June 2007
Volume 7, Issue 9
Vision Sciences Society Annual Meeting Abstract  |   June 2007
Human pointing movements in a probabilistic environment
Author Affiliations
  • Anna Seydell
    University of Giessen, Germany
  • Brian McCann
    University of Rochester, NY, USA
  • Julia Trommershäuser
    University of Giessen, Germany
  • David Knill
    University of Rochester, NY, USA
Journal of Vision June 2007, Vol.7, 170. doi:https://doi.org/10.1167/7.9.170
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      Anna Seydell, Brian McCann, Julia Trommershäuser, David Knill; Human pointing movements in a probabilistic environment. Journal of Vision 2007;7(9):170. https://doi.org/10.1167/7.9.170.

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      © ARVO (1962-2015); The Authors (2016-present)

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Recent studies indicate that humans plan pointing movements to maximize gain by taking into account deterministic spatial distributions of costs and rewards in a display (e.g. Trommershäuser, et al., 2003, JOSA A, 20, 1419). We asked whether subjects can similarly learn to optimize their pointing movements when rewards and penalties are binary (success or failure), but stochastic; that is, when hitting different points on a target lead probabilistically to success or failure on a trial according to spatial probability distributions unknown to a subject.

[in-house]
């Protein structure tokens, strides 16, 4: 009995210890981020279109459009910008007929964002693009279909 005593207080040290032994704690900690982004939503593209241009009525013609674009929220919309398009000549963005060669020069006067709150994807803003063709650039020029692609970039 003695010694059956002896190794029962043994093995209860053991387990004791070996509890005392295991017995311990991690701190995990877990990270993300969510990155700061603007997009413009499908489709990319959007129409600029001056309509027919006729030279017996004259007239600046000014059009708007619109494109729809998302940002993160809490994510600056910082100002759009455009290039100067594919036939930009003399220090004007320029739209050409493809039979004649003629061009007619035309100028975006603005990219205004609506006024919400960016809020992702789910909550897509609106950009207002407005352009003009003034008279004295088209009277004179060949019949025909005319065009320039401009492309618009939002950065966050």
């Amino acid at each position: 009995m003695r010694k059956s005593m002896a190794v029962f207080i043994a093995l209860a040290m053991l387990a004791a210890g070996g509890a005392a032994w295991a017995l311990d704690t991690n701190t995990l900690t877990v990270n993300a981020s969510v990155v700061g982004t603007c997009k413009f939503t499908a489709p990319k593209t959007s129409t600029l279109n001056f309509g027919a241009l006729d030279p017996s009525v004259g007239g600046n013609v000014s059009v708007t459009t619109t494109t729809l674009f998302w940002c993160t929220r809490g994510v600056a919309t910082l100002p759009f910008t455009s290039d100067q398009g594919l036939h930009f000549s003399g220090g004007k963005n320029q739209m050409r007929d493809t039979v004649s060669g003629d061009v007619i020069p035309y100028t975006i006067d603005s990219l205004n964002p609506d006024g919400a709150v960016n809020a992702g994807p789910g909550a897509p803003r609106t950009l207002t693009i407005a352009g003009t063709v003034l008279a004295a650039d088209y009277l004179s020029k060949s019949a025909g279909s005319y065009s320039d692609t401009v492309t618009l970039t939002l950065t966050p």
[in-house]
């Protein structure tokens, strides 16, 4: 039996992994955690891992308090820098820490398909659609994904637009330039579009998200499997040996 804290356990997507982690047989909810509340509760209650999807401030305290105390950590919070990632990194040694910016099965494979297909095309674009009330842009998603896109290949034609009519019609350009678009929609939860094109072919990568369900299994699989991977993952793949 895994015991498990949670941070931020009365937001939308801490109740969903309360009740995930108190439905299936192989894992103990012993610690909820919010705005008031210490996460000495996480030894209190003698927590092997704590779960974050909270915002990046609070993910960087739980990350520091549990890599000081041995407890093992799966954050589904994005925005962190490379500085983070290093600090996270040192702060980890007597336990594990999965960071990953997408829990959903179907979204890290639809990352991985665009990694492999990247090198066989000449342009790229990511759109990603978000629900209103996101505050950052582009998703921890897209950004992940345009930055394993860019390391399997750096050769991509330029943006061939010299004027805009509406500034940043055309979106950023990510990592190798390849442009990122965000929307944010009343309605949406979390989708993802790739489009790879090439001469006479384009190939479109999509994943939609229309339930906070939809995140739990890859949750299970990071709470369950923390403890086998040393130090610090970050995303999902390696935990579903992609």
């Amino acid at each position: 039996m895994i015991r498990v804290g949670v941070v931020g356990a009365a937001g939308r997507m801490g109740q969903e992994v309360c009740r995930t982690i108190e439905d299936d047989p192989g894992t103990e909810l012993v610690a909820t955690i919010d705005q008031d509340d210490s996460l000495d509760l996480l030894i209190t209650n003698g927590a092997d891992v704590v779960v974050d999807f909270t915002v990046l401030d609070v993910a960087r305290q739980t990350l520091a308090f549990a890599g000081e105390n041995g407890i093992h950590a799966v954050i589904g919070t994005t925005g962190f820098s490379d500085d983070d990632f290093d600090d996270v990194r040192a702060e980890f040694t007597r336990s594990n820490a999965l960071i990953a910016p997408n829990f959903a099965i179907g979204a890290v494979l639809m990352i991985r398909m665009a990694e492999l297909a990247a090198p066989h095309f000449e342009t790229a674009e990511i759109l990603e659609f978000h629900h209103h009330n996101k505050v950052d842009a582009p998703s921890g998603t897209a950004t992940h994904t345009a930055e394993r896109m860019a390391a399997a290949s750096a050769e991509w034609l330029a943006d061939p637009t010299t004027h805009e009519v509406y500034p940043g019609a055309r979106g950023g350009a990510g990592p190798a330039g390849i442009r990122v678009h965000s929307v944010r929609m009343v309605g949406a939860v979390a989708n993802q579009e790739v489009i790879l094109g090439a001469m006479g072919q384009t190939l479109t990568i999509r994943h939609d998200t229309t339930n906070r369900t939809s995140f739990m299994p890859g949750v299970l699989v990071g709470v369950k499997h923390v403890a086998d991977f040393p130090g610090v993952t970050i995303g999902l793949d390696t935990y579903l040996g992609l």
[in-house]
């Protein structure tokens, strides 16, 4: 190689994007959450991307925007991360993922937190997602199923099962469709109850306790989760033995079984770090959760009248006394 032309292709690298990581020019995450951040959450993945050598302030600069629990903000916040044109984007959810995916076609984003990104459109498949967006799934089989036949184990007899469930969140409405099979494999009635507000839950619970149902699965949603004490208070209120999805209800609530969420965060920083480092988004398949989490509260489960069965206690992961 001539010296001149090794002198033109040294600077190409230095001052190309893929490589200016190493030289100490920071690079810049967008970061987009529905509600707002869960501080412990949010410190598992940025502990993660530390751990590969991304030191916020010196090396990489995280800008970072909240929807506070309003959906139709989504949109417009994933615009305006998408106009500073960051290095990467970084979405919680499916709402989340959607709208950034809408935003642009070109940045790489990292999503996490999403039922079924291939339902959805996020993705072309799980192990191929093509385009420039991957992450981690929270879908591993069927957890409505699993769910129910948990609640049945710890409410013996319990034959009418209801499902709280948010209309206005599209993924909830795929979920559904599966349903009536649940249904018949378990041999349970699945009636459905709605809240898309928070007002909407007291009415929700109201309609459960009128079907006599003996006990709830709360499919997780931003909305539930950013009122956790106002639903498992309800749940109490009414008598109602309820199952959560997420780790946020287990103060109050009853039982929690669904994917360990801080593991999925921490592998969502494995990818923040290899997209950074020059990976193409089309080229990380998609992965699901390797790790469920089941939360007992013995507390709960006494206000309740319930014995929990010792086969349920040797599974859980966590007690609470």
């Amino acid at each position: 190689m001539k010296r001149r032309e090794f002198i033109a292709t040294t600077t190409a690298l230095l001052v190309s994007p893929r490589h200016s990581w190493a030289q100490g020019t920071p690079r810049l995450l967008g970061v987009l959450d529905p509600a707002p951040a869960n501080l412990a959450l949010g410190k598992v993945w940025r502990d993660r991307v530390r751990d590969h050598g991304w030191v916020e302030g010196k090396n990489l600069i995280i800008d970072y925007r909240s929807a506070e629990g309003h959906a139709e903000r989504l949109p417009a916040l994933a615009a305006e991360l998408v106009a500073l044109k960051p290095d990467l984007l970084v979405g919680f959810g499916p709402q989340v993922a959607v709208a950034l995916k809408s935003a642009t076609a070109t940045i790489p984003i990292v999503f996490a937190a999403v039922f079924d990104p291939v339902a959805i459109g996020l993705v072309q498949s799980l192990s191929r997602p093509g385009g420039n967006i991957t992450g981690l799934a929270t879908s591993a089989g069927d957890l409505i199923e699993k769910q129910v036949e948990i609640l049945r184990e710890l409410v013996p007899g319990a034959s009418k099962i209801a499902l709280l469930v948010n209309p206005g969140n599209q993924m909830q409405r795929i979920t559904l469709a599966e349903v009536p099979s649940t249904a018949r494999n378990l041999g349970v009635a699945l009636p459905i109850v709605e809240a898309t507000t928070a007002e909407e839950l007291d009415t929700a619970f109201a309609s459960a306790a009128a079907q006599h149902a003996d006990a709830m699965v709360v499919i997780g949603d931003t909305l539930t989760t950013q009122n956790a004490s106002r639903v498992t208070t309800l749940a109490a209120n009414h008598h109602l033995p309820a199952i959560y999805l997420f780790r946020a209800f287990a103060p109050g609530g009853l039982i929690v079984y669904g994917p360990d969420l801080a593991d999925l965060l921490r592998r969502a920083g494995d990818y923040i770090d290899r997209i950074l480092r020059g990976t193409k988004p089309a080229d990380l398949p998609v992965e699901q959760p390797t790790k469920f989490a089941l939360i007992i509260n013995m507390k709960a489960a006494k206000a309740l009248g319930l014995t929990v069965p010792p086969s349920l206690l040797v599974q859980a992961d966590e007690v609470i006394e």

Subjects pointed to a rectangular target zone overlayed with two rectangular “goalies.” The goalies moved stochastically to a new position at the time a subject's finger touched the table. This new position was drawn randomly from a uniform distribution centered at the goalies' original positions. In different conditions, we used different starting positions of the goalies, and jump distributions of different widths, indicated by the color of the goalies. Hits inside the target region, unblocked by a goalie, earned 100 points, while hits outside the target region or blocked by a goalie incurred a 100 point loss. Optimal aim points were determined by three factors - the initial positions of the goalies, the distributions of their jumps, and the subject's own motor variability.

Subjects' initial pointing strategies were suboptimal; however, over several sessions, subjects adjusted their aim points to account for changes in expected gain incurred by changes in initial goalie position and goalie jump distribution, even when this involved qualitative changes in strategy (e.g. aiming at the boarder of the target zone rather than at the large space in between the two goalies). Subjects' performance expressed in terms of expected gain was close to optimal. We conclude that humans are able to use stochastic feedback to quickly learn optimal movement strategies in stochastic environments.

Seydell, A. McCann, B. Trommershäuser, J. Knill, D. (2007). Human pointing movements in a probabilistic environment [Abstract]. Journal of Vision, 7(9):170, 170a, http://journalofvision.org/7/9/170/, doi:10.1167/7.9.170. [CrossRef]
 this research was supported by grants DFG TR528 1-3 to J.T., and NIH R01-EY13319 to D.K.

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